- This year's increases in tuition and fees were very low by historic standards, according to a recent report.
- Adjusting for inflation, college costs effectively declined at community colleges and public and private four-year schools.
College costs keep climbing.
And yet, this year's increases in tuition and fees were very low by historic standards, according to a new report by the College Board, which tracks trends in college pricing and student aid.
For the 2022-23 academic year, average tuition and fees rose by 1.6% to $3,860 for students at two-year schools, 1.8% for in-state students at four-year public colleges, reaching $10,940, and 3.5% for students at four-year private institutions, to $39,400.
After adjusting for inflation, average tuition and fees declined across the board.
"More colleges and universities raised tuition and fees this year than last year. However, the average increases in the public sectors are still low by historical standards," said Jennifer Ma, senior policy research scientist at College Board and co-author of the report.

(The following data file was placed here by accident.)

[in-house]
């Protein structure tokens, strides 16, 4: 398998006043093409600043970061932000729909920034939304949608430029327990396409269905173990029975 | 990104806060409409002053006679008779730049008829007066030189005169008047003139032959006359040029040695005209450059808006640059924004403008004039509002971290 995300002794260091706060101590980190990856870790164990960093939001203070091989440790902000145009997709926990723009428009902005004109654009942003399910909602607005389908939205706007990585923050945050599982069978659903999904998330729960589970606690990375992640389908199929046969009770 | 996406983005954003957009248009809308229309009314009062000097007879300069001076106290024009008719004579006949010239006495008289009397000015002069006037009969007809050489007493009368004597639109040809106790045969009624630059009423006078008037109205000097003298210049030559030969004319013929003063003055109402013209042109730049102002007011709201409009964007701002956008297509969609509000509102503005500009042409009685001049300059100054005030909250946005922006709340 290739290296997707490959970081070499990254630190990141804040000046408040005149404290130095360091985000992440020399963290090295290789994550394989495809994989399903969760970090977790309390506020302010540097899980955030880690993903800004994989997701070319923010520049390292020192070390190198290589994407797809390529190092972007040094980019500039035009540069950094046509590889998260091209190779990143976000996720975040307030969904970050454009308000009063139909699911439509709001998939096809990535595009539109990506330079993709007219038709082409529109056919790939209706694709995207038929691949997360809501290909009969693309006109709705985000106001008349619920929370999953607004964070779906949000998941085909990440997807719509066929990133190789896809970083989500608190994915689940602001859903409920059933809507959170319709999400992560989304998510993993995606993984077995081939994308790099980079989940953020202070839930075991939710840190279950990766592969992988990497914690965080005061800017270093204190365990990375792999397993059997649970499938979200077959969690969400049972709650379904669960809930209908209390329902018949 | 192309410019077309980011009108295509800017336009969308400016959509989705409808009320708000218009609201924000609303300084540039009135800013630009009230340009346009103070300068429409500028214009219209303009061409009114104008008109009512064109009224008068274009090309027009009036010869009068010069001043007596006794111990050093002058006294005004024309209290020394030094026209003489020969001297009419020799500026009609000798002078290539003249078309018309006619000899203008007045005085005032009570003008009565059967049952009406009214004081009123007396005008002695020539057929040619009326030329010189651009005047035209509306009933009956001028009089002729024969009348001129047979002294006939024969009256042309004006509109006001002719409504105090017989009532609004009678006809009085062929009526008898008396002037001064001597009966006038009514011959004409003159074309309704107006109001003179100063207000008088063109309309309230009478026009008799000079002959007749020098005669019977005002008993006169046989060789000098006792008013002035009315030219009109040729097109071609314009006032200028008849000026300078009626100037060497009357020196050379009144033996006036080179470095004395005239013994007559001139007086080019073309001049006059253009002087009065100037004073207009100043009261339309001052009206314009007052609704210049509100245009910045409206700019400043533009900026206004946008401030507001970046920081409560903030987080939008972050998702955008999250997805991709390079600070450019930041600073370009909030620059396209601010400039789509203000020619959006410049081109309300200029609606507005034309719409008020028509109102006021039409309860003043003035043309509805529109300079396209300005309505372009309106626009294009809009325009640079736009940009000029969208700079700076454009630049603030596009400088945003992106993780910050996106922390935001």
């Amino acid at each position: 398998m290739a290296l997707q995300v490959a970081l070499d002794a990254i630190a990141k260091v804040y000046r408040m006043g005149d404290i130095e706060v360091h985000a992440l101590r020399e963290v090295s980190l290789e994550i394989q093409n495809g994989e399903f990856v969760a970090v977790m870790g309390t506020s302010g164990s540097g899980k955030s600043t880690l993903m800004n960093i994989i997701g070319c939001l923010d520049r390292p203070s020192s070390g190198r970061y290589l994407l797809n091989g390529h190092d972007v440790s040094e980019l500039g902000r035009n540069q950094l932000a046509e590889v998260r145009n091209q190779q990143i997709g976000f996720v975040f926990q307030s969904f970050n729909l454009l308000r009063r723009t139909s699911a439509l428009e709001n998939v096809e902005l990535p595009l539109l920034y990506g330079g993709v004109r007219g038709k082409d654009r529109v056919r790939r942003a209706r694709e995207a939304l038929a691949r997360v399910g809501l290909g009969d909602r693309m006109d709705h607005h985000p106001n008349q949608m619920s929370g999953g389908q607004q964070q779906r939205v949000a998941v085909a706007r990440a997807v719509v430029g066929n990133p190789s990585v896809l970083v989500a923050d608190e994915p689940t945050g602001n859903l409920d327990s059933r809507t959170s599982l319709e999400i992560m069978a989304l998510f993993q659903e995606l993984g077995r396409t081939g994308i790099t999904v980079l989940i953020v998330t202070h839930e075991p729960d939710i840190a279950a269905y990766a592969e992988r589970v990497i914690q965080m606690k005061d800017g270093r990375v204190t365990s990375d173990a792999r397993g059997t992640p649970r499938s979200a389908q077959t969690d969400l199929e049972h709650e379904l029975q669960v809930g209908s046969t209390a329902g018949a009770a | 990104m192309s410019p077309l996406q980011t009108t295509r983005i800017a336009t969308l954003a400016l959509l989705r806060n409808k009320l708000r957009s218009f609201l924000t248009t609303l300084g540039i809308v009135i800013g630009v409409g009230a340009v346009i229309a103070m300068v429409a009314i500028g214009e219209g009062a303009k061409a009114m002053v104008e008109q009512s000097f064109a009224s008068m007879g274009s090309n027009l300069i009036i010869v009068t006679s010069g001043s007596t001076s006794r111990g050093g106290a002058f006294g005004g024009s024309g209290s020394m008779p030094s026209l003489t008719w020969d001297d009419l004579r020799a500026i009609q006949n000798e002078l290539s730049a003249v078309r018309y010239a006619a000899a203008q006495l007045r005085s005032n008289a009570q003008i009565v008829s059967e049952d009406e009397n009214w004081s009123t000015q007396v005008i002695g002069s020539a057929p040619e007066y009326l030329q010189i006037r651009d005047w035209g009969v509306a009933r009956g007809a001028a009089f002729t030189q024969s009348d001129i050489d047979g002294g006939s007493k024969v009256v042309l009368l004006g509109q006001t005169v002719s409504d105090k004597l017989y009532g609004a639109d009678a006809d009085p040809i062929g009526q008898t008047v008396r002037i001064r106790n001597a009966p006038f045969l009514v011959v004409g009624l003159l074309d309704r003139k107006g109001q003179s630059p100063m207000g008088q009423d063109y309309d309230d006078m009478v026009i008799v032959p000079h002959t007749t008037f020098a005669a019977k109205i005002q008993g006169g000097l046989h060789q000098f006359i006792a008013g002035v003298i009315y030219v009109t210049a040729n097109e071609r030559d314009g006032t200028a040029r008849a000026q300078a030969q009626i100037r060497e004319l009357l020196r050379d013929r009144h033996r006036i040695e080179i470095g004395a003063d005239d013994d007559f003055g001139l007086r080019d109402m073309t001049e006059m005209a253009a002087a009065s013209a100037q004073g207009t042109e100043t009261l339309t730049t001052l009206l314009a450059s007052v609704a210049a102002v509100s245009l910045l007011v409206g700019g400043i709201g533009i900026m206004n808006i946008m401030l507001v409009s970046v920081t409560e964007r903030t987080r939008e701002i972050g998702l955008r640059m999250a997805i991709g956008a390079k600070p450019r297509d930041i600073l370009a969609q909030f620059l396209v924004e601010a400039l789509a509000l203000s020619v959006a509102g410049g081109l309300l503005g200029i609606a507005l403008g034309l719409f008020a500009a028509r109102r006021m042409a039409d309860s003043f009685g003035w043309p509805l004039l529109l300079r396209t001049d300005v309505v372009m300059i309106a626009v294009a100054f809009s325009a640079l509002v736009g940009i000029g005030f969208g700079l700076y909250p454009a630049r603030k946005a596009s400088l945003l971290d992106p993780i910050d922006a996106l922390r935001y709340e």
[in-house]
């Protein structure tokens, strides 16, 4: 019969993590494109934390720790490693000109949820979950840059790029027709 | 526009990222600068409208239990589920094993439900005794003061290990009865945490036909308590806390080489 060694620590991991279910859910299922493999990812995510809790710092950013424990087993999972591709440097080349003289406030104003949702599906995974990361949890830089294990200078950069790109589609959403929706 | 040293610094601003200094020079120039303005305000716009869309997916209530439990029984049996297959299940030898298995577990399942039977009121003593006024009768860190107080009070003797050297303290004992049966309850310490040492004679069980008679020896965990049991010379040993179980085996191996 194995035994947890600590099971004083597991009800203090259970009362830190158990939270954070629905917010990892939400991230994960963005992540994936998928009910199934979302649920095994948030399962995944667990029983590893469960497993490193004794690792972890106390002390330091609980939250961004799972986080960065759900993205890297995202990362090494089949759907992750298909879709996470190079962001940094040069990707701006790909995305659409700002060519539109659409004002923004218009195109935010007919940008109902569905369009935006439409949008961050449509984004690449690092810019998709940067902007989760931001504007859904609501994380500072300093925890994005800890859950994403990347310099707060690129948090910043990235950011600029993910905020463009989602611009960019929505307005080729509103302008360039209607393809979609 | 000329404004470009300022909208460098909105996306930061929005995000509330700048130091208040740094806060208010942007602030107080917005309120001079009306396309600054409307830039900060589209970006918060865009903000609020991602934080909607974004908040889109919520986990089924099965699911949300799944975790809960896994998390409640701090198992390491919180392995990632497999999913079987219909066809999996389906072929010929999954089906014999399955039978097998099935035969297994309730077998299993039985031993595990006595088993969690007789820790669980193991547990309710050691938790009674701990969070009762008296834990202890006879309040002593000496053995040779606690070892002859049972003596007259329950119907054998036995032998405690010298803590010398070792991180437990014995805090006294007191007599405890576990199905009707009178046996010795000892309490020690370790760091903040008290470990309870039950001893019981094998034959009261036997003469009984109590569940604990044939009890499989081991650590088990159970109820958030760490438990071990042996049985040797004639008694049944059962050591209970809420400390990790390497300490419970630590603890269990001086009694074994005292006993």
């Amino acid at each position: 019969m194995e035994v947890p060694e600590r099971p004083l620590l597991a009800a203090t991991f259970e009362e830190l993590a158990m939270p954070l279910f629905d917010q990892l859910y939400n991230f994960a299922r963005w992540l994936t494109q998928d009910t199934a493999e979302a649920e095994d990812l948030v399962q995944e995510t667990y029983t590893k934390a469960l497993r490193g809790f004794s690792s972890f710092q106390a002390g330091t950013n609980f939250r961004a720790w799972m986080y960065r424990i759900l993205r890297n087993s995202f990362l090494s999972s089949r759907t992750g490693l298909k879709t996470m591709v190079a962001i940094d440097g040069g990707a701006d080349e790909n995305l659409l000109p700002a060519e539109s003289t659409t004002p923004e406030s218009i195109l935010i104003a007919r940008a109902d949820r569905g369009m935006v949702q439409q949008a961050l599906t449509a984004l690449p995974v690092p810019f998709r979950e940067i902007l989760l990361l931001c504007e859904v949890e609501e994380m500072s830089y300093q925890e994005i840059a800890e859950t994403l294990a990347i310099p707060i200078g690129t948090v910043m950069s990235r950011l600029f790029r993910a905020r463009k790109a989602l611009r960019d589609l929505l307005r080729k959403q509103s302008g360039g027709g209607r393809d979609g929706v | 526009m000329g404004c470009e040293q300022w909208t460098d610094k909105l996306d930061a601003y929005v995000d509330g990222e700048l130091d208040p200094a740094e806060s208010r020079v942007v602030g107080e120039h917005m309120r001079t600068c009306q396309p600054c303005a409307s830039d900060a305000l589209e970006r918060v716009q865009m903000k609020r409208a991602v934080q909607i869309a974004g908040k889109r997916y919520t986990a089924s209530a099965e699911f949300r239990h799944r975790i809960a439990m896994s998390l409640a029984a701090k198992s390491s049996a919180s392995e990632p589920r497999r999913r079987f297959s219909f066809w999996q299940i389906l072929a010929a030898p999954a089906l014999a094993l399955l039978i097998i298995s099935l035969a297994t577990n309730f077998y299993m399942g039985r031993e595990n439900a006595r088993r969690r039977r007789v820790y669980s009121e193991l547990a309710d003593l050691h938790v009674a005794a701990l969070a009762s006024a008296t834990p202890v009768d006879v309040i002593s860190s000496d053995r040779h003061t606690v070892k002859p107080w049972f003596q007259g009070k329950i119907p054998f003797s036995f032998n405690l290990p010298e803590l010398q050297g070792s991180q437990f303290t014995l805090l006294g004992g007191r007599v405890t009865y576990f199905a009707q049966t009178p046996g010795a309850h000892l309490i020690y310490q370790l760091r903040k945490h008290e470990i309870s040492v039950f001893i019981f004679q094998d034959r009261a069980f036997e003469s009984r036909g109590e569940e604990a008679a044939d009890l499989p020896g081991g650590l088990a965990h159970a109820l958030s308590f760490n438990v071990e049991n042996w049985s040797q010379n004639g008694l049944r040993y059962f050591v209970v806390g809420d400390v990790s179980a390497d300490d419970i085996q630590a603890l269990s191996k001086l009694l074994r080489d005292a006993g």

The net price — or tuition and fees minus grants, scholarships and education tax benefits — was also lower after adjusting for inflation, the College Board found.
"That is welcome news for families and students," Ma said, especially as inflation causes real wages to decline.
Still, college costs have already reached unsustainable levels, many experts say.
Deep cuts in state funding for higher education have contributed to significant tuition increases and pushed more of the costs of college onto students, according to an analysis by the Center on Budget and Policy Priorities, a nonpartisan research group based in Washington, D.C.
Because so few families can shoulder the burden, they have increasingly turned to federal and private aid to help cover the tab, pushing outstanding student debt to $1.7 trillion.
Some students have opted out of school entirely.
Annual education borrowing also declined in 2021-22, falling for the 11th consecutive year, the College Board said.
Among graduates of four-year colleges, both the share of bachelor's degree recipients who borrowed and the average amount borrowed declined. Overall, students and parents took out $94.7 billion in education debt last year, down from $141.6 billion roughly a decade earlier when average federal loans per student peaked.
However, part of the decrease in student debt is due to the number of undergraduate students unenrolling in college, who are often those that can least afford it.
To make higher education more accessible, a growing number of institutions are also eliminating student loans altogether.